Stoke City manager Mark Hughes has confirmed that he is looking to place his faith in youth for the forthcoming season as he attempts to re-mould his first team squad after a disappointing 2016/17 campaign.
The Welshman joined The Potters in the summer of 2013 and guided the club to a trio of consecutive top-ten finishes in the Premier League in his first three years in charge.
However, last season the club finished in the bottom half of the table and suffered early exits from both domestic cup competitions, leaving supporters feeling underwhelmed by inconsistent performances and an inability to adequately compete against teams of a similar size.
That has sparked the club into action during the summer with Hughes looking to clear out a number of his aging, more experienced squad members to create opportunities for youth team products to exploit. Glenn Whelan (33), Jonathan Walters (33) and Phil Bardsley (32) have all departed the Bet365 Stadium, with a variety of young players being promoted to the first team squad during Stoke’s pre-season preparations.
It is unclear whether Hughes’ gamble on youth will turn out to be a masterstroke – there is undoubtedly an element of risk in the club selling proven, experienced Premier League players and relying on untested youngsters.
Here, The Boot Room looks at three youth team players that could break into the Stoke City first team this season…
The 18-year-old defender has been one of the most consistent performers in Stoke City’s academy system over the duration of the last two years and has been a central component of the notable success achieved by the club’s under-18 and under-23 squads.
Edwards was impressive throughout the campaign, with his all-action displays as a full back resulting in him being voted as the under-18 squad’s Player of the Season for the second consecutive year and earning a call up to the England under-19s for the first time in June.
Gareth Jennings, Stoke’s Academy Manager, was full of praise for the youngster when he spoke to the Stoke Sentinel earlier this year:
“I was aware of him as a player even before I arrived at Stoke and we have seen him improve tremendously over the course of the season. It’s almost like every time you throw down the next challenge he rises to meet it.”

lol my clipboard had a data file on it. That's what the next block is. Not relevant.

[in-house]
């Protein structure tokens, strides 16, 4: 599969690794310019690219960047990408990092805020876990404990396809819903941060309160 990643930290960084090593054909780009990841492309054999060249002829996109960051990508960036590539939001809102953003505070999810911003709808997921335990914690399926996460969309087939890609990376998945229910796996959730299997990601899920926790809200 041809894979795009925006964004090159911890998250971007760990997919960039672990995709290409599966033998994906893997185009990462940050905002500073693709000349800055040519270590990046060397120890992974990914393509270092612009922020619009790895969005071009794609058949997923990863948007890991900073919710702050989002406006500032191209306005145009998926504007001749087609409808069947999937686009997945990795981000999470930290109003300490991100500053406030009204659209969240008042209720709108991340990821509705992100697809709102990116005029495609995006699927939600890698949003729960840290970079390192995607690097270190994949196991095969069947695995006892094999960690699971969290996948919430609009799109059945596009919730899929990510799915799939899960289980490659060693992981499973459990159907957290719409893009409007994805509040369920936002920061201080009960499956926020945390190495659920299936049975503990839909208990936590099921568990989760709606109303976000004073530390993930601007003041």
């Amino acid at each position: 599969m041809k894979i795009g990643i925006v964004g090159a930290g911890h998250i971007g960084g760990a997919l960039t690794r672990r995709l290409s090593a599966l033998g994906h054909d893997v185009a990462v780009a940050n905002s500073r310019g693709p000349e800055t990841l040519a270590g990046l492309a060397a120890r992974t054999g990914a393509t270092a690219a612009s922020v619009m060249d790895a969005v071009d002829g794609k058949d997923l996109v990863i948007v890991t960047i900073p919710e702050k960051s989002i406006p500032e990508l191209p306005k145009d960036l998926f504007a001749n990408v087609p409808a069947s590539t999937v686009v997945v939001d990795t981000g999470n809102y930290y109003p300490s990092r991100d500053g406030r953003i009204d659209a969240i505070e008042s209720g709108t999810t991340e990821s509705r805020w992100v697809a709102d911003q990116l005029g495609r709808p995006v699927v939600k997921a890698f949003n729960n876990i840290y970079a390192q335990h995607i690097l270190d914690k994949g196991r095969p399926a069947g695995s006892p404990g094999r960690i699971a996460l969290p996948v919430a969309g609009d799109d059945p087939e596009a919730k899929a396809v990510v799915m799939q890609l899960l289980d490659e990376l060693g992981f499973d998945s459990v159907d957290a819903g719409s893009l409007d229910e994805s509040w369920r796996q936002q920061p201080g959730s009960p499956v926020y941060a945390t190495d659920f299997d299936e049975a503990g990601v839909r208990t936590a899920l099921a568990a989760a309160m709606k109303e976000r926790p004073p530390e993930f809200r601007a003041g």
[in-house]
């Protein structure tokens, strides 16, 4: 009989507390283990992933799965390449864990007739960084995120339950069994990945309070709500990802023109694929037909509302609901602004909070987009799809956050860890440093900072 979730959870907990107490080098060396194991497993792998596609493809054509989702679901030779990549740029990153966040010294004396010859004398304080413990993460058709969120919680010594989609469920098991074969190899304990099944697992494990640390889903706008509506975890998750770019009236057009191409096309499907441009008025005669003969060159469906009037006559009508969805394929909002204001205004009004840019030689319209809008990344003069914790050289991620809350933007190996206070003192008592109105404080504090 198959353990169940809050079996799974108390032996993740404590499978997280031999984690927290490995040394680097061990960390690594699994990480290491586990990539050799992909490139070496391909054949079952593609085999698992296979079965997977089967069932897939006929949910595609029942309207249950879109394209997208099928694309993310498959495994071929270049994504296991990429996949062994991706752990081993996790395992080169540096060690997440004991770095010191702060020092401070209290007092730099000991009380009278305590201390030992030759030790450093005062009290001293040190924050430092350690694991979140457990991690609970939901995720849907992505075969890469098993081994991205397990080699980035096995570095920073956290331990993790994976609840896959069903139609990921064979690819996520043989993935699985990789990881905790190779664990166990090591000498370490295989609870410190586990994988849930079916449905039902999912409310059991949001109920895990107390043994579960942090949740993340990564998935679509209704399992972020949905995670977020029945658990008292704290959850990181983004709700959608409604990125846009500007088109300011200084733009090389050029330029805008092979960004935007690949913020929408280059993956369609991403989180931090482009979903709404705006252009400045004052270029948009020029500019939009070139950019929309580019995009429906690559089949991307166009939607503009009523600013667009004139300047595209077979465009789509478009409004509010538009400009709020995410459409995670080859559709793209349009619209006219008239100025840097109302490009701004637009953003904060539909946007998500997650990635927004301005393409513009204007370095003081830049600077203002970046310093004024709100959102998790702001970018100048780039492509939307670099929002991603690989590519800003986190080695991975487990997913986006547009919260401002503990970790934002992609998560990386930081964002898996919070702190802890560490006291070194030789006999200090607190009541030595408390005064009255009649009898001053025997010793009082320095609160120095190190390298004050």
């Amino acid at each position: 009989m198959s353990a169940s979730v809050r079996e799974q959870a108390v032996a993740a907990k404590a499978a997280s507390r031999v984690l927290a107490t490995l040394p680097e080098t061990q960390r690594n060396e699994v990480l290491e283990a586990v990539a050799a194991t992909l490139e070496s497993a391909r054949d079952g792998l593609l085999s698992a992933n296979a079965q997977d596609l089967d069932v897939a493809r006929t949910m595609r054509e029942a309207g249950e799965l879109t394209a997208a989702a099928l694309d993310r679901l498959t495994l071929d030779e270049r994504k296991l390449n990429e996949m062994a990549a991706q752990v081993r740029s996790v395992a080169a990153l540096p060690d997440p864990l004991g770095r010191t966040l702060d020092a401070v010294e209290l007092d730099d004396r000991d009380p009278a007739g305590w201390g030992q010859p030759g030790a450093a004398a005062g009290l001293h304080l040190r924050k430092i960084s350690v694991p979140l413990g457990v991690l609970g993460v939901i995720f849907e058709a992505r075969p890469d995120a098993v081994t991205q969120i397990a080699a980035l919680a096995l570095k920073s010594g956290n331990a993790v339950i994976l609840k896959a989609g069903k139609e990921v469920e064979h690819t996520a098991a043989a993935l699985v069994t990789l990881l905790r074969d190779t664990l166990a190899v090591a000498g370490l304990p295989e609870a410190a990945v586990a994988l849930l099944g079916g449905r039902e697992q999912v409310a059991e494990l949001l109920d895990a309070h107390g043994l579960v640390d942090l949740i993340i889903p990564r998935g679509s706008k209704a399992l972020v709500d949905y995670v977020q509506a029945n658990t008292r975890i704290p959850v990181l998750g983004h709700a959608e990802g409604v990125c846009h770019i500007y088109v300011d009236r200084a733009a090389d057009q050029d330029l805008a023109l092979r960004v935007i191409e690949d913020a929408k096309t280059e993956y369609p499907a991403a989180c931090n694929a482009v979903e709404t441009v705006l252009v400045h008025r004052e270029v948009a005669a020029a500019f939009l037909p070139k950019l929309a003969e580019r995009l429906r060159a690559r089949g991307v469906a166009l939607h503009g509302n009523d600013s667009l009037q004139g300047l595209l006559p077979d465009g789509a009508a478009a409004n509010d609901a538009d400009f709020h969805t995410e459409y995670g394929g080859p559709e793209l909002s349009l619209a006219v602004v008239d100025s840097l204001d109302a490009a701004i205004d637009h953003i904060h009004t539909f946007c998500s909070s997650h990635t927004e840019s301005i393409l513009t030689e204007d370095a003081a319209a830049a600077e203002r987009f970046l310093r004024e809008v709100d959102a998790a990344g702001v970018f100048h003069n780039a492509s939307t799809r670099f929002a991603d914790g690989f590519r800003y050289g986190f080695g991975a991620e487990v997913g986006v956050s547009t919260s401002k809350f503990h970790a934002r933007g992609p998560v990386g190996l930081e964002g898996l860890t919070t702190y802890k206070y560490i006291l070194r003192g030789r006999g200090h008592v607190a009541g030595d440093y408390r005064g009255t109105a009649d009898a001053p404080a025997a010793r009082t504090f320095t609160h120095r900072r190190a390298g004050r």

Edwards is also held in high regard by Mark Hughes and the defender is expected to break into the first team picture next season. He was included in a handful of Premier League match day squads during the previous campaign, although he did not make any appearances, and has been a constant feature in the club’s pre-season preparations during the summer.
Hughes revealed that the 18-year-olds emergence played a key role in the decision to sell Phil Bardsley to Burnley and Edwards is expected to be used a back-up to first choice full-back Glen Johnson over the coming year. The Potters head coach explained:
“I’ve spoken about trying to reduce the amount of senior players and introducing younger players at the top end of the squad. It allows us to maybe invest more fully in the first team eleven. Phil [Bardsley] was obviously part of that thinking and the emergence of Tom Edwards has been really significant.
“We feel that we’re happy enough [with the progress made by Tom Edwards] to let Phil get a longer contract at another club.”
The 18-year-old is widely perceived as being one of the most exciting and technically gifted players currently progressing through Stoke City’s academy system and has attracted attention from a host of clubs across Europe.
Verlinden, who is deployed as either a winger or an attacking midfielder, joined The Potters in 2015 from Standard Liege and his signing was seen as a significant coup for the club. Discussing the youngster’s potential, Mark Hughes revealed that:
“Thibaud is undoubtedly one of the brightest young players that I worked with throughout my management career. He still has plenty of progress to make, but we have all seen at close quarters the talents he possesses.”
Verlinden produced a string of impressive displays for Stoke’s under-18 and under-23 teams last season, despite his campaign being partially disrupted by a back injury, which resulted in a call up to the first team squad where he was named as a substitute for two Premier League fixtures.
The young Belgian has been a regular feature during the club’s pre-season preparations over the summer and the departure or Marko Arnautovic has potentially opened a place in Hughes’ squad for the attacker.
Over the summer Verlinden signed a five-year-professional contract with The Potters, and Chief Executive Tony Scholes told the official club website:
“Thibaud is widely-regarded as one of the finest young talents in the Premier League, so understandably we are delighted to have tied him down to a long-term contract. He is making exceptional progress and although he still has a great deal of hard work in front of him, he knows that he is in exactly the right place to continue to develop his playing career.
Julien Ngoy became the first teenager in almost nine years to appear for Stoke City in a Premier League fixture when he made his first debut in December 2016 and the Belgian forward is the one young player that looks certain of breaking into the first team squad this season.
The 19-year-old, who plays predominantly as a striker, but was deployed as a wide player at times in the previous campaign, is highly rated by Mark Hughes, who handed the youngster six first team appearances from the bench in the last six months.